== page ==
Thursday, April 9, 2009

Bipolar Research Update April 9, 2009

In a Swedish study of more than 9 million individuals, it was found that first degree relatives of people with bipolar disorder and schizophrenia were more likely to get these illnesses. Relatives of people with bipolar disorder were also more at risk of schizophrenia, including children adopted by a parent with bipolar disorder. Heritability for schizophrenia and bipolar disorder was 64% and 59% respectively.
Lichtenstein et al (2009). Common genetic determinants of schizophrenia and bipolar disorder among Swedish families: A population-based study. Lancet, 373(9659): 234-239.

In a family study there was no relationship between mood disorder in parents and personality traits in their children. Furthermore, parent's personality traits were not associated with risk of depression in their children.
Rothen et al. (2009). Personality traits in children of parents with unipolar and bipolar mood disorders. Journal of Affective Disorders, 113(1-2), 133-141

In a retrospective cohort study of more than 75,000 inmates in the largest prison system in the USA, it was found that inmates with serious mental illnesses, such as schizophrenia, bipolar disorder and major depressive disorder among others, were more likely to have had previous incarcerations. The greatest increase in risk of prior incarcerations were inmates with bipolar disorder who were 3.3 times as likely as inmates with no mental illness to have had 4 or more previous incarcerations in the 6 years prior to the study.
Baillargeon et al (2009). Psychiatric disorders and repeat incarcerations: The revolving prison door. American Journal of Psychiatry, 166(1), 103-109

Thursday, February 26, 2009

Bipolar Research Update February 26, 2009

The goal of this randomized, double-blind study was to measure the safety and effectiveness of aripiprazole (sold as Abilify) as monotherapy for acute biolar mania. Aripiprazole casued significantl more improvement than placebo and the same was shown for lithium. Most common side effects with aripiprazole were headache, nausea, sedation, constipation and akathisia, which is a feeling of inner restlessness that causes people to have an inability to stay still. Within 2 days, aripiprazole provided relief of symptoms of acute mania within 2 days, which continued over 3 weeks and sustained over 3 months. At twelve weeks both medications had similar outcomes.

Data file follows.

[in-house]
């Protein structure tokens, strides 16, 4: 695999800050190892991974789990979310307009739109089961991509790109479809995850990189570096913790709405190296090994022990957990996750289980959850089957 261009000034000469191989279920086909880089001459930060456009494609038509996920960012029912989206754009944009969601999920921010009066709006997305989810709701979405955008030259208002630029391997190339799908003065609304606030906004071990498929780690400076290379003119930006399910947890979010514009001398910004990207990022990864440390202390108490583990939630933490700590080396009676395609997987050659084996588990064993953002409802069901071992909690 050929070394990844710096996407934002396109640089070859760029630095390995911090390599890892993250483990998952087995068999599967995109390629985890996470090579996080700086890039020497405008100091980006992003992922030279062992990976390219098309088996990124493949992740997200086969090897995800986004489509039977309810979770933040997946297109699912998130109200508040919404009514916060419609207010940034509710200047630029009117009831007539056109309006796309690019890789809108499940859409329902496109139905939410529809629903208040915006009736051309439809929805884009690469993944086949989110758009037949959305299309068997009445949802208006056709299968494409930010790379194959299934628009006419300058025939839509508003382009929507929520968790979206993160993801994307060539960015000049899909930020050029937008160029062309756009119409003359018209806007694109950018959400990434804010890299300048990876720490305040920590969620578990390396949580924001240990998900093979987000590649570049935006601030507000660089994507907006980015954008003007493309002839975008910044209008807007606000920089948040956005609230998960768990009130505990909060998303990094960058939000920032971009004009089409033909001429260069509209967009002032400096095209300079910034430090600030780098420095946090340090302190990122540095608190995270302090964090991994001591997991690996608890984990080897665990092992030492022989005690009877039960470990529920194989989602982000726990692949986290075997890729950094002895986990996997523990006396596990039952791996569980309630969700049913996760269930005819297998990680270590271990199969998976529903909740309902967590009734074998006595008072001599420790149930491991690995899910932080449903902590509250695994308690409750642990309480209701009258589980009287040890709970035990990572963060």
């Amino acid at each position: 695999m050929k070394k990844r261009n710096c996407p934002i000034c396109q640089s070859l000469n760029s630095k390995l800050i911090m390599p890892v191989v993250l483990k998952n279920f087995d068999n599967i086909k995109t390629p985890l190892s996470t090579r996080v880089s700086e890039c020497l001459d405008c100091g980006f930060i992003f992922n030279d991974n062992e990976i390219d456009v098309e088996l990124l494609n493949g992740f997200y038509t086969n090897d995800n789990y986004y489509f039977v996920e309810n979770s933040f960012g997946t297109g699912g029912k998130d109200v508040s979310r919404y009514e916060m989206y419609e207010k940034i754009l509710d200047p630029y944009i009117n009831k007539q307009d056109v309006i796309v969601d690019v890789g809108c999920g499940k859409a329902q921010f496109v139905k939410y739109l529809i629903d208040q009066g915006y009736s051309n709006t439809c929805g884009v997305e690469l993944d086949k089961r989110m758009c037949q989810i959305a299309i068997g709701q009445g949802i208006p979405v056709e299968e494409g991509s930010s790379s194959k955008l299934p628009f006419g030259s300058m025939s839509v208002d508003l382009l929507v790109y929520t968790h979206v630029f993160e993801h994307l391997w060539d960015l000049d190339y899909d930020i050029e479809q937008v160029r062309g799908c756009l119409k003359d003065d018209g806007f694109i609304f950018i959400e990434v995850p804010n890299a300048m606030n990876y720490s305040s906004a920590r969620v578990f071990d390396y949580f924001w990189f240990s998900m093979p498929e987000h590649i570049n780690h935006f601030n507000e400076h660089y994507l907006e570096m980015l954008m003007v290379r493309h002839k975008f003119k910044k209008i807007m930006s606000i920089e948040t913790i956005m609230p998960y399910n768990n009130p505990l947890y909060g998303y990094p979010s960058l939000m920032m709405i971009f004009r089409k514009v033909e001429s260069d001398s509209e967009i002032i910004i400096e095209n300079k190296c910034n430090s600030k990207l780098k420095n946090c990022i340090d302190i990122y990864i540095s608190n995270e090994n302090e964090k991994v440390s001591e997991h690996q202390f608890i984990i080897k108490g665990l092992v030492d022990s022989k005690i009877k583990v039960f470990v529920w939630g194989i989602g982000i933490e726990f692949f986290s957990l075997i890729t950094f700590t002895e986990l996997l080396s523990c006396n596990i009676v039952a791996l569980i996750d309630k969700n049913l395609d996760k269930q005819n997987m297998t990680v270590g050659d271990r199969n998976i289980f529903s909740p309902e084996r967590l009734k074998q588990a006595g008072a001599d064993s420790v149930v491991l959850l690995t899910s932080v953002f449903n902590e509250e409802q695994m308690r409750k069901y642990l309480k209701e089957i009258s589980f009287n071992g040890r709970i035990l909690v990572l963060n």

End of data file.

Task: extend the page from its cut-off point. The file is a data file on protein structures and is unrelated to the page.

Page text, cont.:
Keck, P.E., et al (2009). Aripiprazole monotherapy in the treatment of acute bipolar I mania: A randomized, double-blind, placebo and lithium-controlled study. Journal of Affective Disorders, 112(1-3), 36-49

New scientific evidence show that the long-term course of bipolar disorder (BD) is lnked with high rates of other psychiatric conditions and increased mortality rates due to medicl disease. This leads to chronic BD, involvement in many health and social welfare sysmptoms. Add this to the disturbances in circadian rhythms, unstable moods and cognitive difficulties lead to a high rate of medical burden. Therefore the authors propose a multidimensional approach that addresses all these symptom domains.
Sorcella, I., E. Frank, and D.J. Kupfer (2009). The phenomenology of bipolar disorder: What drives the high rate of medical burden and determines long-term prognosis? Depressiona and Anxiety, 26(1), 73-82.

The objective of this study was to observe more than 3,000 people with bipolar disorder I (BDI) with a focus on those with rapid cycling (RC) in a large, prospective, observational study that followed people over many years in 14 European countries. Findings imiply that in non-clinical settings, people with mania and RC have different socio-demographics, treatment prescriptions and clinical outcome, with worse work outcomes and more co-existing conditions. It was also indicated that people with RC BPI have a severe form of BD over time with diagnostic and therapeutic tools that do not have rigorous evidence to support their usefulness.
Cruz, N, et al. (2008). Rapid-cycling bipolar I disorder: Course and treatment outcome of a large sample across Europe. Journal of Psychiatric Research 42(13), 1068-1075.

The research question in this study was to find out if advanced paternal age was associated with higher incidence of BD in offspring since advanced paternal age is known to increase risk for neurodevelopmental disorders. Starting with a database of 7,328,100 individuals and their biological parents, the sample was more than 13,00 people with a BD diagnosis. Taking account number of prior births, maternal age, socioeconomoic status and family history of psychotic disorders, the children of men who were 55 years and older were at a one-third increase in risk of having BD than the children of men who were aged 20-24 years.
Frans, E. M. et al. (2008) Advancing paternal age and bipolar disorder. Archives of General Psychiatry 65(9), 1034-1040.

Sunday, February 15, 2009

Most (97%) of people in this study with co-occurring diagnoses of both bipolar disorder I and alcohol or drug abuse disorders had attempted suicide.